Photos: Offshore Oil Spill Fouls Beaches and Wetlands in Orange County

Cleanup operation off Orange County, October 3 (USCG)

Published Oct 3, 2021 1:53 PM by The Maritime Executive

Cleanup crews are responding to a major oil spill off the coast of Orange County, California. The spill is reported to be about 13 square miles in size, according to the U.S. Coast Guard, and it is coming ashore on multiple beaches in the area. 

The Coast Guard received an initial report of an oil sheen off the coast of Newport Beach on Saturday morning, just after 0900 hours. It dispatched aircraft to monitor the extent of the oil slick, with assistance from the Huntington Beach Police Department's aviation assets. A military airshow scheduled for Sunday has been canceled in order to ensure adequate airspace for spill response and monitoring. 

According to local officials, the oil spill originated from an underwater pipeline from the aging Elly platform, located at the Beta oilfield off Orange County's coast. The pipeline rupture released an estimated 125,000 gallons (3,000 barrels) of crude into the water - more than the bunker spill from the Cosco Busan incident in 2007. 

Images courtesy USCG

Elly and the adjacent Ellen platform are operated by Beta Offshore, a division of independent oil company Amplify Energy Corporation. As of Sunday evening, the firm has not yet released a public statement. 

By the early hours of Sunday morning, the line was partially patched but still releasing oil, according to Orange County Supervisor Katrina Foley. Additional repair efforts are expected soon.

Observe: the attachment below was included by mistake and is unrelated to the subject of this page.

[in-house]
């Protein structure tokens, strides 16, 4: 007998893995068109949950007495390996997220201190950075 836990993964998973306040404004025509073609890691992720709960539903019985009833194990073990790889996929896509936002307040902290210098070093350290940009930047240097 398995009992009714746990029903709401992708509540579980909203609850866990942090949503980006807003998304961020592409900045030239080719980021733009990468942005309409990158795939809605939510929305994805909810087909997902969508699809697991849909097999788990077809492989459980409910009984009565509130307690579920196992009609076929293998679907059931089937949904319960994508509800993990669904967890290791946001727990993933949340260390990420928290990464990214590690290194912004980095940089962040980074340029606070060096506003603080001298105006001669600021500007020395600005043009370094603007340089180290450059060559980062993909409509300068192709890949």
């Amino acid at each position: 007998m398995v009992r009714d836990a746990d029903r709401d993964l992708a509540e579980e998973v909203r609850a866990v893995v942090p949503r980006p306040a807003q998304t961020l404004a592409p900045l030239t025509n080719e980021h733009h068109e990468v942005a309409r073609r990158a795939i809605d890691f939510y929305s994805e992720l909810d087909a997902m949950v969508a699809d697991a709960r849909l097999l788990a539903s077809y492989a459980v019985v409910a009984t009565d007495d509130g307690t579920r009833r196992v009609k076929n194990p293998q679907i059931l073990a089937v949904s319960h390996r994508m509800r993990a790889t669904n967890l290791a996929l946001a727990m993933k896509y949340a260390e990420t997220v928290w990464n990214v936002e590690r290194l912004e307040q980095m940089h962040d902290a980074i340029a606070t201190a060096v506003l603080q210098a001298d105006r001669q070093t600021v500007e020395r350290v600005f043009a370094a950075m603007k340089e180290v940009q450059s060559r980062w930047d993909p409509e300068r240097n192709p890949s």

Reported wildlife impacts include limited bird oiling, and the oil has penetrated into the Talbert Wetlands area behind Huntington Beach.  Skimmers and booms have been deployed to protect a nearby ecological reserve.

The spill is expected to affect about eight miles of beachline, including Huntington Beach and the jetty adjacent to Newport Beach. Residents have been cautioned to stay away from the affected areas, leave cleanup efforts to the professional response crews, avoid swimming and stop fishing due to the toxic nature of the spill. 

“Unfortunately, the size and potential impact of this oil spill make it necessary for people to stay out of the water and avoid contact with the oil,” said Newport Beach Mayor Brad Avery. “The City’s top priority is to ensure the safety of our residents and visitors during the cleanup effort.”  

Cleanup and remediation efforts are under way. As of Sunday, a total of 1,200 gallons of oily water mixture have been recovered; nine boats have been dispatched for oil spill recovery operations; three shoreline assessment teams are on scene; and 3,700 feet of boom have been deployed.